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Competition watchdog flags high cost of medicine

THE NEED to address concern over the high cost of medicines in the Philippines has been made more urgent by the ongoing coronavirus pandemic, the Philippine Competition Commission (PCC) said.

“PCC has done industry studies on the sector, and we have been working with other parties to understand better the sector,” Arsenio M. Balisacan, chairman of the competition watchdog, said at a virtual event on Friday.

Rising drug prices have been a concern long before the pandemic. President Rodrigo R. Duterte last year signed an executive order setting price controls on certain drugs.

The Health department in April issued a warning against overpricing remdesivir, an “investigational” drug being used to treat COVID-19 patients.

There needs to be an assessment on why the cost of medicines in the Philippines is higher than countries like Thailand and other developing countries, Mr. Balisacan said.

“I would expect that even without the pandemic, our interest in this issue of the high cost of medicine in the Philippines is there,” he said.

The PCC in a policy note last year said that small pharmaceutical firms are struggling to compete in a domestic market dominated by multinational and consolidated companies. The top 20 pharmaceutical firms, the PCC said, accounted for 73% of the market.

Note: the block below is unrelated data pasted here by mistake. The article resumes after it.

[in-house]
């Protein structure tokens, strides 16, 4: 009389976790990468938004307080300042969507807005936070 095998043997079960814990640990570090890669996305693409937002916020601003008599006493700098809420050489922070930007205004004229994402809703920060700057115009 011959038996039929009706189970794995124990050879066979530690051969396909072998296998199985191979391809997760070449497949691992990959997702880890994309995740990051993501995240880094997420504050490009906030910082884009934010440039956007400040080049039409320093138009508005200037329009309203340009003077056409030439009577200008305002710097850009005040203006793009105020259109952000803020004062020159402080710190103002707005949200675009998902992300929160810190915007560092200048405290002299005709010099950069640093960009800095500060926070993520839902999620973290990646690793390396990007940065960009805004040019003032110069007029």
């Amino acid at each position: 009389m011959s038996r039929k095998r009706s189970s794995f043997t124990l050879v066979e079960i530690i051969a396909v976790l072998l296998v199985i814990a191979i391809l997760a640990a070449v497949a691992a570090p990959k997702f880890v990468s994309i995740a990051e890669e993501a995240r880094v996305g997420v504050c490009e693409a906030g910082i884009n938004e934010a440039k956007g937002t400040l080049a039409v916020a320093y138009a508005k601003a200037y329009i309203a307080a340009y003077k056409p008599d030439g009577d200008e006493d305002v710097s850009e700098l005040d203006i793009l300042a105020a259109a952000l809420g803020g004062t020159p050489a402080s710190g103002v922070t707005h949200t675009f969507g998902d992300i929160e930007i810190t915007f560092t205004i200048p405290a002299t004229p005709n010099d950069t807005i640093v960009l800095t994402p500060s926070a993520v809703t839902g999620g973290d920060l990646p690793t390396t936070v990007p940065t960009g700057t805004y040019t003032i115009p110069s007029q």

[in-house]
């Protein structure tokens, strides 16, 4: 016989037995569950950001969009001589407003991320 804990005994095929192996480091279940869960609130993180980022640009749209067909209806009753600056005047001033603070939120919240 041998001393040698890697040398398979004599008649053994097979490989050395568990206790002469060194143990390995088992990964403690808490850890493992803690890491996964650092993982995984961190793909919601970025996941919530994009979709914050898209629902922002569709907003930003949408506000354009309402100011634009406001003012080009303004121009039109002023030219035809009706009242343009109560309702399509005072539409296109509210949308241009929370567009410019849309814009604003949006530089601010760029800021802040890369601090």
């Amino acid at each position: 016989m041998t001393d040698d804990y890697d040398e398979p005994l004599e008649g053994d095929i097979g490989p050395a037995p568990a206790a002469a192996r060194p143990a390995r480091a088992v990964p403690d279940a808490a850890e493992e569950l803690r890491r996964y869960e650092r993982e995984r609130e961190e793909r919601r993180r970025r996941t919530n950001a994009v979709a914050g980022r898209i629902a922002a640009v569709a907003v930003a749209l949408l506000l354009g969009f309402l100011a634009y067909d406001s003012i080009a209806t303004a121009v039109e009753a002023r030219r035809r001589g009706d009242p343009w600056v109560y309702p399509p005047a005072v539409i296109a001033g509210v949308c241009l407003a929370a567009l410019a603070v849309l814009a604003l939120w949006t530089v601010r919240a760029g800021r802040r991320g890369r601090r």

The pharmaceutical industry is one of the priority sectors under the competition watchdog’s scrutiny.

Its priority sectors for 2021 are e-commerce, health and pharmaceuticals, insurance, logistics and shipping, energy and electricity, water supply and distribution, real estate, and food — or what Mr. Balisacan calls “essential sectors that have become even more relevant due to the ongoing pandemic.”

“What we are really after when we say that these are the priority sectors — it could mean that we are giving particular sizeable resources… so that we can do more market studies for the sectors so we are able to understand pretty well the competition concerns,” Mr. Balisacan said.

“We may already have some verified complaints from parties and we can use this as vehicle for the investigation,” he added. “(Businesses) don’t have to worry if they’re not doing anything that’s against the public interest.” — Jenina P. Ibañez

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